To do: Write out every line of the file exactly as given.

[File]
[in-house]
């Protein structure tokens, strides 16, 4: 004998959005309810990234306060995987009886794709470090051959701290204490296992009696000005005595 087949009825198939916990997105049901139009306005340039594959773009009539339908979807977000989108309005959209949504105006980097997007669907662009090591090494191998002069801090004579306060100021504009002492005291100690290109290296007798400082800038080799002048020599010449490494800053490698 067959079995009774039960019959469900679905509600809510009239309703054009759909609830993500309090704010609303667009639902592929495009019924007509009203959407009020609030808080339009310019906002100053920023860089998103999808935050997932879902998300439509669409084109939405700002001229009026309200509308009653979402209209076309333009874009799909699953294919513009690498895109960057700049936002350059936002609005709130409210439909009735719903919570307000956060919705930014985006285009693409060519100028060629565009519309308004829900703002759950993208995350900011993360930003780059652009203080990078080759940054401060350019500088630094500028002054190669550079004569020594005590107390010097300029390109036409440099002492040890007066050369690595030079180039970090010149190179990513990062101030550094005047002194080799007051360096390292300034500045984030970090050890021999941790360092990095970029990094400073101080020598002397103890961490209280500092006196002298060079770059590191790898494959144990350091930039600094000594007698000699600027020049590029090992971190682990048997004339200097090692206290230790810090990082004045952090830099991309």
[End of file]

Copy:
[in-house]
């Protein structure tokens, strides 16, 4: 004998959005309810990234306060995987009886794709470090051959701290204490296992009696000005005595 087949009825198939916990997105049901139009306005340039594959773009009539339908979807977000989108309005959209949504105006980097997007669907662009090591090494191998002069801090004579306060100021504009002492005291100690290109290296007798400082800038080799002048020599010449490494800053490698 067959079995009774039960019959469900679905509600809510009239309703054009759909609830993500309090704010609303667009639902592929495009019924007509009203959407009020609030808080339009310019906002100053920023860089998103999808935050997932879902998300439509669409084109939405700002001229009026309200509308009653979402209209076309333009874009799909699953294919513009690498895109960057700049936002350059936002609005709130409210439909009735719903919570307000956060919705930014985006285009693409060519100028060629565009519309308004829900703002759950993208995350900011993360930003780059652009203080990078080759940054401060350019500088630094500028002054190669550079004569020594005590107390010097300029390109036409440099002492040890007066050369690595030079180039970090010149190179990513990062101030550094005047002194080799007051360096390292300034500045984030970090050890021999941790360092990095970029990094400073101080020598002397103890961490209280500092006196002298060079770059590191790898494959144990350091930039600094000594007698000699600027020049590029090992971190682990048997004339200097090692206290230790810090990082004045952090830099991309």